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  • Michael Krakovskiy 5:27 am on September 11, 2006 Permalink | Reply
    Tags: Alliance for Downtown New York, , , Jason McCabe Calacanis, Silicon Alley Reporter, Weblogs,   

    In Our Minds 

    Has it been 5 years? Don’t know. Sometimes it feels like it happened last year, sometimes – many years ago, and sometimes – like it never happened at all. My mind often fills the horrible void in the skyline with two ghostly towers and that brings me some comfort. I really can’t believe that the towers, and along with them somewhat simpler times are gone. To some images of the Twins might be unsettling, but I treasure them.

    A few days ago I was leafing through my old issues of Silicon Alley Reporter, Jason McCabe Calacanis’ failed dot com rah-rah magazine. Almost every single issue carried this ad by the Alliance for Downtown New York.

    The alliance changed it’s logo, like so many other companies.

    I think that a logo redesign is the same thing as being ashamed of the past. I salute every company that kept the original logo. It does not really matter what happened. The World Trade Center will keep standing, even if only in our minds.

    This, of course, is only my opinion. Let me know what you would have done by voting in my latest poll.

  • Michael Krakovskiy 1:34 am on September 16, 2003 Permalink | Reply
    Tags: Agar, , cloning, , , , , MTA police, officer, Proxicom, Razorfish, , Sapient Corporation, , Silicon Alley Reporter, , ,   

    Looking At The Things Flashing By 

    Lj user saltdog reminded me of something from the not so long gone era of dotcoms. Back then there was a tremendous proliferation of web development companies that called themselves “agencies”. I worked for one back then.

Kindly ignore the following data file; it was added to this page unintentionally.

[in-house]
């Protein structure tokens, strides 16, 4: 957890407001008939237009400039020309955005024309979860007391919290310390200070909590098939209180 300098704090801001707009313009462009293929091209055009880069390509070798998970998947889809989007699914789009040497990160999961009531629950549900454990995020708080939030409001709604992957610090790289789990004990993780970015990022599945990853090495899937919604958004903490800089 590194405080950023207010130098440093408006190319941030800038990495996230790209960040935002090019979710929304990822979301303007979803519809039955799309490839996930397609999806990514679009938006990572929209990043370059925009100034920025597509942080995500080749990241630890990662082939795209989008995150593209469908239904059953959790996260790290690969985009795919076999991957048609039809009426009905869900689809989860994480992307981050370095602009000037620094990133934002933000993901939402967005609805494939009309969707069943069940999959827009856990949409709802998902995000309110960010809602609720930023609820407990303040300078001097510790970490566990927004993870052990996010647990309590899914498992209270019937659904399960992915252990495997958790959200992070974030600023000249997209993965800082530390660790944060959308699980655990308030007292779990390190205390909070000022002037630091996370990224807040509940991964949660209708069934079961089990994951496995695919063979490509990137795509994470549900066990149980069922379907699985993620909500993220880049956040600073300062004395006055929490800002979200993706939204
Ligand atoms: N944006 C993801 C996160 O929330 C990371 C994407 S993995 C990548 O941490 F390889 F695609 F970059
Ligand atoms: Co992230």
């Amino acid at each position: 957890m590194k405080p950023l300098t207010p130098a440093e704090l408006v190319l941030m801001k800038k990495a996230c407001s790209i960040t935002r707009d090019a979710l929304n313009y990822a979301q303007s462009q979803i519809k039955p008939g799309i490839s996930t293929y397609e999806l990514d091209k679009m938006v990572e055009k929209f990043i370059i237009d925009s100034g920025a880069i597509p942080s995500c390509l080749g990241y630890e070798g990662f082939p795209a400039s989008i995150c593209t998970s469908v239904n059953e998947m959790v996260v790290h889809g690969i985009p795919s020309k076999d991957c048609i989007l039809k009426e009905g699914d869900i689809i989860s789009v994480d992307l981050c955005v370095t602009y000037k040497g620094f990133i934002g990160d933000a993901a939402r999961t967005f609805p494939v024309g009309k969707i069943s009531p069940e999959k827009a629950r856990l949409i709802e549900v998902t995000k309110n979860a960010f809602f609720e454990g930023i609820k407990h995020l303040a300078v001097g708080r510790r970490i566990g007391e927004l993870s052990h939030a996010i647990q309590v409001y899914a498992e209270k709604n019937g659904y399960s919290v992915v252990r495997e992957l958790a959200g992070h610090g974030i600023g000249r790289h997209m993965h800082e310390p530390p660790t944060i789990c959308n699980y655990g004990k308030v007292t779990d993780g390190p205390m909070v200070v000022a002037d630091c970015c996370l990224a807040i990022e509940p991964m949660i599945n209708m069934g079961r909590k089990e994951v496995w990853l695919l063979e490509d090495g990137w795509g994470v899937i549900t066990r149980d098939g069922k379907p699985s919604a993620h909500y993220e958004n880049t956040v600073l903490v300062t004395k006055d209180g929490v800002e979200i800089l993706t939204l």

These companies behaved kind of like bacteria in a pool of agar-agar. At first they multiplied. Razorfish, iXL, Scient, Viant, Sapient, Agency.com, Organic, Xpedior, Proxicom. Then they tried to enlarge themselves. Some by what they called “organic growth” which is like when a bacteria that grows more cells. If I remember correctly Razorfish tried doing that. Others engorged themselves by swallowing smaller companies like some corporate amoeba. A prime example of that was iXL. Then there was a type of companies that multiplied by cloning. Scient, Viant and Sapient even had cloned names.

    Clients that wanted websites (agar-agar) were plentiful, but coding monkeys (minerals) were the growth limiting factor. The agencies spent much of their profits on advertising to lure in potential employees. One of the more creative ways I’ve seen at Sapient (I think, it could have been some other -nt clone). They rigged their website to detect referrals from ip addresses that belonged to other agencies and present a customized front page that presented top reasons to leave that agency and start working for the clone.

    A magazine ad (I think from Silicon Alley Reporter) that stuck in my head and what lj user “saltdog” reminded me of was rather unique. It was just a copy of a ticket. A real ticket given by an MTA cop to some codemonkey at some now defunct agency. It was a little hard to read and probably not very eye catching. In the memo field of the ticket it said something like this: ” MTA police officer [Cop’s name] encountered [Codemonkey’s name] riding between the cars of the [some letter or number] train. When asked about what he was doing [Codemonkey] answered, that he was “looking at the things flashing by” “. The ticket was for $25 or $50 dollars, or something like that. The copy below the ticket invited people who like “looking at the things flashing by” to go work for that agency.

    Yeah, that in itself was the epitome of the dot com era. Looking at the things flashing by. Then the amoebas, multicellular scum and clones ran out of agar-agar and began to merge, become swallowed by more evolved corporations and die.

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